It’s been one year since Connecticut lawmakers passed state legislation that allows pharmacists who have been trained and certified to prescribe the opiate overdose reversal medication naloxone to anyone who asks for it. However, local advocacy groups say misinformation and stigma have prevented the majority of people who need the lifesaving drug from accessing it, Fox News reports.

On June 23, 2016, New Haven health authorities reported 17 overdoses in the city, which left three people dead and forced the city into a health emergency. The drug that caused the crisis was fentanyl, a potent synthetic opioid often used in hospitals that is now one of the most commonly diverted painkillers in America. First responders were able to save the survivors using naloxone, commonly known under its brand name Narcan, which reversed their overdoses.

Health officials in Connecticut are now stressing the fact that, thanks to a law passed last July, anyone who walks into a certified pharmacy can pick up a Narcan kit and be taught how to use it. Authorities are also encouraging anyone at risk of having or witnessing a drug overdose to carry Narcan with them at all times, the same way people with asthma would carry a rescue inhaler.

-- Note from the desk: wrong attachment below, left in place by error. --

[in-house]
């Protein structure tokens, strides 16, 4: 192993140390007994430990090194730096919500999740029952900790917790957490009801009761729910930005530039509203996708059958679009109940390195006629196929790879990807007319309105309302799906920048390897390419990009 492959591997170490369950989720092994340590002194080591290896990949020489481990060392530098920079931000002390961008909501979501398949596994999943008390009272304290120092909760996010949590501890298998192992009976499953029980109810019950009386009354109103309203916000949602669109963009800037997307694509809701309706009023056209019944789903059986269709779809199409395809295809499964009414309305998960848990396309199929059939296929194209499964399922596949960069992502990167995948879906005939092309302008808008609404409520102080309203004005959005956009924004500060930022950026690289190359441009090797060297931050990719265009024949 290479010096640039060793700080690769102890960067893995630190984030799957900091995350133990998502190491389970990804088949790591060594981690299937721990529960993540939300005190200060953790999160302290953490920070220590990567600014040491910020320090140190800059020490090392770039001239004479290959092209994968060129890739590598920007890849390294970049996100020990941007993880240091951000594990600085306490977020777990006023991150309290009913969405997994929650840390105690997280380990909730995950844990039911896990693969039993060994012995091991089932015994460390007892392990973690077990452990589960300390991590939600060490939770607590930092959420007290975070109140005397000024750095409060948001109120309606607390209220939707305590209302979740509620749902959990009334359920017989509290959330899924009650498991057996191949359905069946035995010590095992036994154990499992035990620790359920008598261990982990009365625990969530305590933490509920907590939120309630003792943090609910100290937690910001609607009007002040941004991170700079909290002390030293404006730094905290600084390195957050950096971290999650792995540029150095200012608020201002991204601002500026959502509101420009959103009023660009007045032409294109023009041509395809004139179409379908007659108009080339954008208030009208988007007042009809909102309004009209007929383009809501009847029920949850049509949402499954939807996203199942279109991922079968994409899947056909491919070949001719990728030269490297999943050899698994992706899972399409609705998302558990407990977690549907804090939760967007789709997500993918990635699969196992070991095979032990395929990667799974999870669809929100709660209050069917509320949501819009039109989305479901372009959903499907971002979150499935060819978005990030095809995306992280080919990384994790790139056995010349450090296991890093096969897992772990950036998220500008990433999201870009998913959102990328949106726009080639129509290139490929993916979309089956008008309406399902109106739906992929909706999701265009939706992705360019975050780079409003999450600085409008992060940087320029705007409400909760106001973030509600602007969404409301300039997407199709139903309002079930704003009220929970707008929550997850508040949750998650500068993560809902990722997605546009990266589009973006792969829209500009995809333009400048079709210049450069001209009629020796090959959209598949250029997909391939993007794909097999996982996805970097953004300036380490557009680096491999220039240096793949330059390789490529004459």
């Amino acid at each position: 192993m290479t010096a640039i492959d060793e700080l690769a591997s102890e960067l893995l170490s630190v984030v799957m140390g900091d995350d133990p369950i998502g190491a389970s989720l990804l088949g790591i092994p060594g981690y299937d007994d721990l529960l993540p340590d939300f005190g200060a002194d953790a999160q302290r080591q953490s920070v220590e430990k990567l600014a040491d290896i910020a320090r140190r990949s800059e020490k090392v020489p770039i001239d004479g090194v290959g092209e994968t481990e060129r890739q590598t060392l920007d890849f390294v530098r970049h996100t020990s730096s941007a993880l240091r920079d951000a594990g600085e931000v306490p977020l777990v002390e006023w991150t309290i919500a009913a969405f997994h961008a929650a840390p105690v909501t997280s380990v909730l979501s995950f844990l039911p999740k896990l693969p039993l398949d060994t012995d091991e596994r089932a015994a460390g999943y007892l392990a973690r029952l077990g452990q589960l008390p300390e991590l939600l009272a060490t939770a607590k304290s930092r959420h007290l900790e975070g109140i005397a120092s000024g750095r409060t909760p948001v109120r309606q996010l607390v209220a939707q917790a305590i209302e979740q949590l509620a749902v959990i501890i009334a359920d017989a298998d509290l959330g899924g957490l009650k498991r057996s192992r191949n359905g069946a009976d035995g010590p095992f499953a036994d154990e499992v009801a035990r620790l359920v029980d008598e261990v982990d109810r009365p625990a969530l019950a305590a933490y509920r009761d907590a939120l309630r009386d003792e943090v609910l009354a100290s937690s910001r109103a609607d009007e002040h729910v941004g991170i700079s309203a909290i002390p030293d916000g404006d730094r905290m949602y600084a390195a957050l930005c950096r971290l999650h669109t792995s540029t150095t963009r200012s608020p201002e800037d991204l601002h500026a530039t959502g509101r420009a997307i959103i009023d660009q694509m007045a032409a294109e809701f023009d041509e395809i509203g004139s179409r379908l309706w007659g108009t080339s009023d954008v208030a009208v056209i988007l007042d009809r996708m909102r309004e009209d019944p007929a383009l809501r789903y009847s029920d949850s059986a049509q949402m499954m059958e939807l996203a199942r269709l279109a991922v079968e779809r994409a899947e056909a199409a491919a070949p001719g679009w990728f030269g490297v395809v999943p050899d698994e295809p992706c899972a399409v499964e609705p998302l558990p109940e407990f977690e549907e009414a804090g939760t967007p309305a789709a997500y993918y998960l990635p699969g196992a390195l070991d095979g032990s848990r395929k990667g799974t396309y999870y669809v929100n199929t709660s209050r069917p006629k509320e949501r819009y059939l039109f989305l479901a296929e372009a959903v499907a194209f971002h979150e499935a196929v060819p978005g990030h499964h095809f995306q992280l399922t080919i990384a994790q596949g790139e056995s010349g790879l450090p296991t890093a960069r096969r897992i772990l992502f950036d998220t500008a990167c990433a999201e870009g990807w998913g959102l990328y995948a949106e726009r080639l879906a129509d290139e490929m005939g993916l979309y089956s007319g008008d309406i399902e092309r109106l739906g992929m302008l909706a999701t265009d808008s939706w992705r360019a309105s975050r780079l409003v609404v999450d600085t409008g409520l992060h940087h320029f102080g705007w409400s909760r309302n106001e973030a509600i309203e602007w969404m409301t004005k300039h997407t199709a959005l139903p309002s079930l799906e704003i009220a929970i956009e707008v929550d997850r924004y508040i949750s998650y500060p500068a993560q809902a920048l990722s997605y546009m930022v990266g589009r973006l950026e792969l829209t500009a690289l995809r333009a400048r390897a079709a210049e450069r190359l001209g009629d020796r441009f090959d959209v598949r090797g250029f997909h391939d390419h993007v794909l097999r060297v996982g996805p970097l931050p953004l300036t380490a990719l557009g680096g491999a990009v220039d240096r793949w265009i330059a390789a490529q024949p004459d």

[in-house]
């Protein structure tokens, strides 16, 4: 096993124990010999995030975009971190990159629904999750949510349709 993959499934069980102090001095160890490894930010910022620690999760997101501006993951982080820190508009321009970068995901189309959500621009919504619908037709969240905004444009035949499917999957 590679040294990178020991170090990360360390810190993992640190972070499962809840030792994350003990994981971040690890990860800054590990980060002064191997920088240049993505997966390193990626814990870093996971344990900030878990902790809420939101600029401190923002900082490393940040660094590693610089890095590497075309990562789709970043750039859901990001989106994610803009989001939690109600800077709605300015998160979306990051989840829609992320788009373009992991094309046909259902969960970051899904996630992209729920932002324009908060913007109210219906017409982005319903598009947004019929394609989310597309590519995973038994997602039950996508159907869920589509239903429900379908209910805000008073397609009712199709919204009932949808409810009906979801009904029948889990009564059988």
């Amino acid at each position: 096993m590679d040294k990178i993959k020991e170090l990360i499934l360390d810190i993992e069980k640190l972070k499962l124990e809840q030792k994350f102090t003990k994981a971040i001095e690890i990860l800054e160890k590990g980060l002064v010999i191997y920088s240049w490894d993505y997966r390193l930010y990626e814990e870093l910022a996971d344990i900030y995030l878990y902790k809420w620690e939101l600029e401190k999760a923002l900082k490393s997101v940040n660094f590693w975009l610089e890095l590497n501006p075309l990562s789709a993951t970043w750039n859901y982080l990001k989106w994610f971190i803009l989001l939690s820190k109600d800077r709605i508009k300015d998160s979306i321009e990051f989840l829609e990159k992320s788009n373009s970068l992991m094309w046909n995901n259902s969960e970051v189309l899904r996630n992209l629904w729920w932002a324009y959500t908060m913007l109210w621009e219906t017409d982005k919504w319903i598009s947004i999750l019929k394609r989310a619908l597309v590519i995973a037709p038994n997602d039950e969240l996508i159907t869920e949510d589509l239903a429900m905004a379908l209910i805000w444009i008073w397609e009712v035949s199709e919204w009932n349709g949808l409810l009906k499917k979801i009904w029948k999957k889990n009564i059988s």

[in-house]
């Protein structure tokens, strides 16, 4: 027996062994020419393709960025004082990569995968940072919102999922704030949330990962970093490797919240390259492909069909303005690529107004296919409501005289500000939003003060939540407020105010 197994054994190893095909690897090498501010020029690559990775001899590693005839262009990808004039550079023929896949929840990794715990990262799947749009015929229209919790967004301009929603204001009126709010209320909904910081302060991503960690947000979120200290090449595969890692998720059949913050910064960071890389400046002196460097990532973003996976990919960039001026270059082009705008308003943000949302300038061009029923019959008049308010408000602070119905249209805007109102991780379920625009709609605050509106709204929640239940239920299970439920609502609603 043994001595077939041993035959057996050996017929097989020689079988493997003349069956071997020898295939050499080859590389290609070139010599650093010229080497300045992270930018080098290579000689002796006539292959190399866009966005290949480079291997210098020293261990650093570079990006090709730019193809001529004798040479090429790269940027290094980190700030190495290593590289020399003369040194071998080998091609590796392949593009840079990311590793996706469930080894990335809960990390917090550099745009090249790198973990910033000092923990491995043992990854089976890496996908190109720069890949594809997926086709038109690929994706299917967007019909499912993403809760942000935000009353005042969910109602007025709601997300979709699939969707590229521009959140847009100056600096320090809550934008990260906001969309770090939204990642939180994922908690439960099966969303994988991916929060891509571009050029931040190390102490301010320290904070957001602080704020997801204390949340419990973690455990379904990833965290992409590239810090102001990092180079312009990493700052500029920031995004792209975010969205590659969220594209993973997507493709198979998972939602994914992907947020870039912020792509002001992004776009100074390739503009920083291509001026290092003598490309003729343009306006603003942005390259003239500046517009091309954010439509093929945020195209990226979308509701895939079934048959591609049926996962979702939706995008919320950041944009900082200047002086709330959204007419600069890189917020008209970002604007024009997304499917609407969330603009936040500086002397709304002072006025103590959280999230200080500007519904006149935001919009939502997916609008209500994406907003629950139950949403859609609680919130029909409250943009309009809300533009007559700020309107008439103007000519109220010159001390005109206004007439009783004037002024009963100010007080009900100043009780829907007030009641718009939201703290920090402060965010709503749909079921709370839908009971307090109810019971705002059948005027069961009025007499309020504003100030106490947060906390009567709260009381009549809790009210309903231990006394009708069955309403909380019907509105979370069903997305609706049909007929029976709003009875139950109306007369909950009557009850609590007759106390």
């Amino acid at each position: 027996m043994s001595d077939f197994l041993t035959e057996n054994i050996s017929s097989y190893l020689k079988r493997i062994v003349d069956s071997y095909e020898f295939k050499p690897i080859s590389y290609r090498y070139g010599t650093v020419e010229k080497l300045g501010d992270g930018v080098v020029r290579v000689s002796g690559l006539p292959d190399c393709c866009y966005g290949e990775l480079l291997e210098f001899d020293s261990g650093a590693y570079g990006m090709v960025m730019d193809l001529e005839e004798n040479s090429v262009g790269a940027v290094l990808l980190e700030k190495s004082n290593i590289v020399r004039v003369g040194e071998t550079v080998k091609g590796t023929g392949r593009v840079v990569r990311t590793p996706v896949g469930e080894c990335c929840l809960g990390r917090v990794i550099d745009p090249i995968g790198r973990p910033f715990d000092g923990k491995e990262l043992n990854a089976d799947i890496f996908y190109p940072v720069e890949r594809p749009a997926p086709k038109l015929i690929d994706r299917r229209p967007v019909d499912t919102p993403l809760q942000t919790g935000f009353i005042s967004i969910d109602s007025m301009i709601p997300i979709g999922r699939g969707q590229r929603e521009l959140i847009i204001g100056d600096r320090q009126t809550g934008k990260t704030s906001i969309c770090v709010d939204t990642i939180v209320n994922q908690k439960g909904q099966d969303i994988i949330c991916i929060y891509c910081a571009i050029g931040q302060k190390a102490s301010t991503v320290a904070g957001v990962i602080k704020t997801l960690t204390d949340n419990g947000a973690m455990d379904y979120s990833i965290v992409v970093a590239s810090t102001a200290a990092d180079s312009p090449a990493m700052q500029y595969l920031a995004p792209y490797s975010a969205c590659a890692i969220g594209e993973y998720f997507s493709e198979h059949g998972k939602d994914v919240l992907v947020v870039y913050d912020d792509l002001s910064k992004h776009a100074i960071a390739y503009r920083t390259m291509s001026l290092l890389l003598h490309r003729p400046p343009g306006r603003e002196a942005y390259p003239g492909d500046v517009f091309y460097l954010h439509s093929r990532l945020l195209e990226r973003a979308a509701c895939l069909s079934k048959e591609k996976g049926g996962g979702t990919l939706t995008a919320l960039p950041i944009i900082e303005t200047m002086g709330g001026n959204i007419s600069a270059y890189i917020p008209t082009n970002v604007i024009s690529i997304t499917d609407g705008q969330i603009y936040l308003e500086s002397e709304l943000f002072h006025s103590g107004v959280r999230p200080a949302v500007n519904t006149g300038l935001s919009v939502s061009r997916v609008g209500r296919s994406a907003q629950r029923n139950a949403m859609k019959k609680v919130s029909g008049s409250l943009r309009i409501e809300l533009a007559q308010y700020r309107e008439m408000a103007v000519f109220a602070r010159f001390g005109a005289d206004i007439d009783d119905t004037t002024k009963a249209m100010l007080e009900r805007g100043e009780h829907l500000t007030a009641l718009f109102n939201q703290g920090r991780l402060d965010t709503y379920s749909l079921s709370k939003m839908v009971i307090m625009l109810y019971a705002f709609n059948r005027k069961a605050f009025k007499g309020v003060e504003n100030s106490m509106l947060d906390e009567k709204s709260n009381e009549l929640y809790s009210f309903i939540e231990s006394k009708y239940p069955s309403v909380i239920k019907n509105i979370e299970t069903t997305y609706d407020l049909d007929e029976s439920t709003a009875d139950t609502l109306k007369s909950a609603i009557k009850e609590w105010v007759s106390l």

Last week, Connecticut’s insurance commissioner sent a reminder to health insurers across the state that Narcan and other FDA-approved opioid abuse deterrent drugs must be covered when medically necessary. However, additional copays and cost sharing under many plans in the state continue to block patient access to the medication.

Local harm reduction advocates also say the lack of public participation in Connecticut’s Narcan outreach program is the result of misconceptions, stigma and a lack of awareness of the drug’s widespread availability. A statewide coalition is currently working to raise awareness by sending addiction advocates to their communities to educate people about the overdose reversal agent, but so far, a very low percentage of injection drug users have agreed to learn how to use it.

“I’m not here to judge people,” said New Haven pharmacist Edmund Funaro Jr., one of the more than 700 pharmacists in Connecticut who have received Narcan certification over the last year. “Whether you’re a drug user or not, the more Narcan we can get into people’s hands the more lives we can save, that’s the bottom line.”